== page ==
Walter Evans was awarded the Military Medal for gallantry in the field, but did not live to see it presented. PHOTO/WAIRARAPA ARCHIVE

Walter Andrew Evans was from one of the original European families to settle in Masterton.

He was born in 1895 to Maria and Frederick Evans and worked as a farmer on his father’s land in the Upper Plain.

He signed up for service in March of 1916 and became part of the 14th Reinforcements.

He arrived in England in August and proceeded to France in September, joining the Wellington Infantry Regiment.

In November he was wounded in the back and was admitted to the 8th Casualty Clearing Station for treatment.

He had charges laid against him in early 1917, first for neglect of duty while being assigned as a sentry, and then for losing a pair of goggles, for which the army fined him one shilling and sixpence.

Three months later he was again wounded, this time in the leg.

His family and friends back in New Zealand received a shock when the newspaper falsely reported that he had been killed in action.

This was not corrected until the following issue.

After a two-week leave in the United Kingdom, Walter re-joined his battalion and was promoted to lance corporal in June 1918.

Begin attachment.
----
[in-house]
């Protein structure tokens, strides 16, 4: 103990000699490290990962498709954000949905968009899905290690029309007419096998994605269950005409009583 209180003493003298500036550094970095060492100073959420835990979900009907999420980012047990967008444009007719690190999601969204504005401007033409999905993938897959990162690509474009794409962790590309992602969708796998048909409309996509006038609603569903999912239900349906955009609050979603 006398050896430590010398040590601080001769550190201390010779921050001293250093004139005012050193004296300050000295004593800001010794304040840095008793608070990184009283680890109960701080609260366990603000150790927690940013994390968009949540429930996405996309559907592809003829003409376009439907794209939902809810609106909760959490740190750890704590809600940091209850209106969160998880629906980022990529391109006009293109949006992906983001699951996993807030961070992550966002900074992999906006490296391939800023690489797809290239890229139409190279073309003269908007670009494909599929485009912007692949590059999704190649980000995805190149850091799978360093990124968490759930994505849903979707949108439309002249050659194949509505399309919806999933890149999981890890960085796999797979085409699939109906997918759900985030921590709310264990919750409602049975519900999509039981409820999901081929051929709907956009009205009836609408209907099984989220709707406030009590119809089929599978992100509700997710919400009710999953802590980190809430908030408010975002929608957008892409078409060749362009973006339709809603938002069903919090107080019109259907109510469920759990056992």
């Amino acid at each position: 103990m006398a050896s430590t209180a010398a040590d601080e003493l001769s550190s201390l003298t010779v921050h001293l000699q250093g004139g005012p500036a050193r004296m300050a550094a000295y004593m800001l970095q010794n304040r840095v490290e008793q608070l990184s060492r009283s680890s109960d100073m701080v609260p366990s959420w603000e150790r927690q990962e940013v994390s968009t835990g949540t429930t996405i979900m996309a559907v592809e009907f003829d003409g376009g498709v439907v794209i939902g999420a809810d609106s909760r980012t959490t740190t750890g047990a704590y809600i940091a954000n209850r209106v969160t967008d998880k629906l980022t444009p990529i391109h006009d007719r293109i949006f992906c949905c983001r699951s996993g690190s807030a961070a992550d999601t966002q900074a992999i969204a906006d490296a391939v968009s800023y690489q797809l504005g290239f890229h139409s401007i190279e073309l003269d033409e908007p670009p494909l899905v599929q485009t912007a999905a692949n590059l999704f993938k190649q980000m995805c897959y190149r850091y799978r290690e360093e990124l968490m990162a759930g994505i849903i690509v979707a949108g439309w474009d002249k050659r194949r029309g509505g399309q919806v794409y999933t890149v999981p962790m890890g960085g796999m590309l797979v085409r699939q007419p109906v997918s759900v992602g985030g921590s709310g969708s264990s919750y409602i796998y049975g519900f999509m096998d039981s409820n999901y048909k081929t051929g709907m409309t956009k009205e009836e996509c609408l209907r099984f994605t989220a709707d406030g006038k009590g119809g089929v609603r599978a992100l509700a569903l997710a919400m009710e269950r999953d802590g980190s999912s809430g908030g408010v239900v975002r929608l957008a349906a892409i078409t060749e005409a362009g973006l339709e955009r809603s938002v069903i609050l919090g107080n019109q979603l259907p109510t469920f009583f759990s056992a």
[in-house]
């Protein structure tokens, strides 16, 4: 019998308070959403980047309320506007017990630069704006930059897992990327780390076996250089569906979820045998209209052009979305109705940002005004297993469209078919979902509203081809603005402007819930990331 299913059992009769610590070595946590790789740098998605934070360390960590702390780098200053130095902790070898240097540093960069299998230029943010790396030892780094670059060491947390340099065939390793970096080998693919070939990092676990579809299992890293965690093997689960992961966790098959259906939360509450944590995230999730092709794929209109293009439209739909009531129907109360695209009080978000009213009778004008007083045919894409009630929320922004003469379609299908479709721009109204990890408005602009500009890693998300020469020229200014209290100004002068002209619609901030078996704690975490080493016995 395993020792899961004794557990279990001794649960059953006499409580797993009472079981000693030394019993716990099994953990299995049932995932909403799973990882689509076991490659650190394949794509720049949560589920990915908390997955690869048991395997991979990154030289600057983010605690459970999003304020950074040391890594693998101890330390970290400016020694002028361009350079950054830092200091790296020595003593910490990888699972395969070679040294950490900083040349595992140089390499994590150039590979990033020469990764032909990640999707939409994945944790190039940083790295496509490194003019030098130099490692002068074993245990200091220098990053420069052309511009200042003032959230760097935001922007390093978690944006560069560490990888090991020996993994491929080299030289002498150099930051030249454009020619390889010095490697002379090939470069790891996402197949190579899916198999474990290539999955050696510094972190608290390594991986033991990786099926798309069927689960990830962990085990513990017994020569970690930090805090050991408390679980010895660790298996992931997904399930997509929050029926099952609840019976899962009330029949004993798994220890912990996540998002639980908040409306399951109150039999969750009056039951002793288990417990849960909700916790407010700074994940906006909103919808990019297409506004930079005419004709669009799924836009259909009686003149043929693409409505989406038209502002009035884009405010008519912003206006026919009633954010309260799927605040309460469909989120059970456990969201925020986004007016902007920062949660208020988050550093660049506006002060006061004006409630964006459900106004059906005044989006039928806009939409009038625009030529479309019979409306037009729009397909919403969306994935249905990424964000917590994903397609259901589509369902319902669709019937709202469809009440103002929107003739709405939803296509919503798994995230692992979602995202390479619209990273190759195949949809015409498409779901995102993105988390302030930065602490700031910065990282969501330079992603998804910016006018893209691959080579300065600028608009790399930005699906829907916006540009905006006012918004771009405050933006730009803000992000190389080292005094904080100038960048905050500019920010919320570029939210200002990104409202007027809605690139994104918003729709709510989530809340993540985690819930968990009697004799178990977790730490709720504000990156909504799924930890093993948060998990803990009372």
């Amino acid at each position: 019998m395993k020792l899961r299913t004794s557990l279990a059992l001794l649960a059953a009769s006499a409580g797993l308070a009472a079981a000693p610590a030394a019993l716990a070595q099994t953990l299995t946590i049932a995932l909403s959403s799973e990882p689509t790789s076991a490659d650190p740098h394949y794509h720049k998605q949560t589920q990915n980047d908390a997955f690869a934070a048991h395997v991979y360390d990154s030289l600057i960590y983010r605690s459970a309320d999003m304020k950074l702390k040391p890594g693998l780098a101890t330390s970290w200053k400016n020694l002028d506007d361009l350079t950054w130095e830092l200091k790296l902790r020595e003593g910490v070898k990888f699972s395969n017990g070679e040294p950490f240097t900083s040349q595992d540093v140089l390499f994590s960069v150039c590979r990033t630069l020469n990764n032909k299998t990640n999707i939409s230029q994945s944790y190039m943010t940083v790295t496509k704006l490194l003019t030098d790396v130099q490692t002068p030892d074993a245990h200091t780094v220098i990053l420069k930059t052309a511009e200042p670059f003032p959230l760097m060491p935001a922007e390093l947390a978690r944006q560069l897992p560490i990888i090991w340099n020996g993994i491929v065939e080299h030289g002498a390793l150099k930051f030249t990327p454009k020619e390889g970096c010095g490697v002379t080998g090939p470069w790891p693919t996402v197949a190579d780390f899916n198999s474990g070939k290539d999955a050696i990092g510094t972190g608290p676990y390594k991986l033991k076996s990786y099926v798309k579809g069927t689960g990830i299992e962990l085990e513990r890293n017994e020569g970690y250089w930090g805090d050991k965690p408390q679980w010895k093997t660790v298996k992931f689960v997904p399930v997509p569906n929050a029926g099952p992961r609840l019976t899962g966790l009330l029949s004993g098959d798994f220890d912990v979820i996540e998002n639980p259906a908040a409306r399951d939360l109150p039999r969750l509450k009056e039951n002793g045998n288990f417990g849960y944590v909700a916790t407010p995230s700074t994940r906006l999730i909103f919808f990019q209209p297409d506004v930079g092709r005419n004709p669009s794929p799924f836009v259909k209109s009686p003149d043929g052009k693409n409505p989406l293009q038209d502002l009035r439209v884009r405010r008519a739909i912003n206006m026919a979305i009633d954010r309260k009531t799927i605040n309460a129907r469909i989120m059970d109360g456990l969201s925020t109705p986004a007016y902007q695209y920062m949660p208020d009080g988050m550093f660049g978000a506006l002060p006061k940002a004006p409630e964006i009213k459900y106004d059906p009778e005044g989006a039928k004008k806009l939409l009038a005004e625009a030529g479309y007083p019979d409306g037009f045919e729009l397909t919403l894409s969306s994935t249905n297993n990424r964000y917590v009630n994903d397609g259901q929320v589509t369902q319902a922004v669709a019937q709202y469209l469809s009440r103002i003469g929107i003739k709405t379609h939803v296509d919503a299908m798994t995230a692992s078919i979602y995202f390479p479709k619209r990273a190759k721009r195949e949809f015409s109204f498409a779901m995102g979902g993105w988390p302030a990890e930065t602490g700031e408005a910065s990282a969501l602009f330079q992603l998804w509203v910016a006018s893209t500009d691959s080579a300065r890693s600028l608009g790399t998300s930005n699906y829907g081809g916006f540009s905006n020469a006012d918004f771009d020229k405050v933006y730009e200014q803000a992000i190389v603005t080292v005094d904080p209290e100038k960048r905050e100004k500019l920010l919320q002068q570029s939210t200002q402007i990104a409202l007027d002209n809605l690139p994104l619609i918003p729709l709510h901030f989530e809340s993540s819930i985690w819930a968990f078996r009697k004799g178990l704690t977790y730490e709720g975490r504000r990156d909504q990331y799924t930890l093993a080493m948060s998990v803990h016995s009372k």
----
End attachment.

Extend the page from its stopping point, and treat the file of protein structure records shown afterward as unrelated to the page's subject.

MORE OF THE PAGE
In September he showed gallantry in the field and was later awarded the Military Medal.

He would not, however, live to see the award presented to him.

While his battalion was advancing after the capture of the village of Crevecoeur-sur-l’Escaut, Walter was killed in action.

Recognition of his gallantry would appear in the papers in late October, three weeks after his death.

The official entry detailed why he was awarded the medal, and provided a fitting tribute to his actions:

“For conspicuous gallantry and initiative. On the 29th September 1918, near La Vacquerie, while in charge of a Lewis gun section, L/Corporal Evans showed marked gallantry and bold initiative under heavy enemy shell and machine-gun fire, in pushing forward his section to a flank bringing enfilade fire to bear on the crew of four 77mm guns who were firing on our troops over open sights.

“His bold leadership was instrumental in the capture of both guns and the enemy crew.”

– Mark Pacey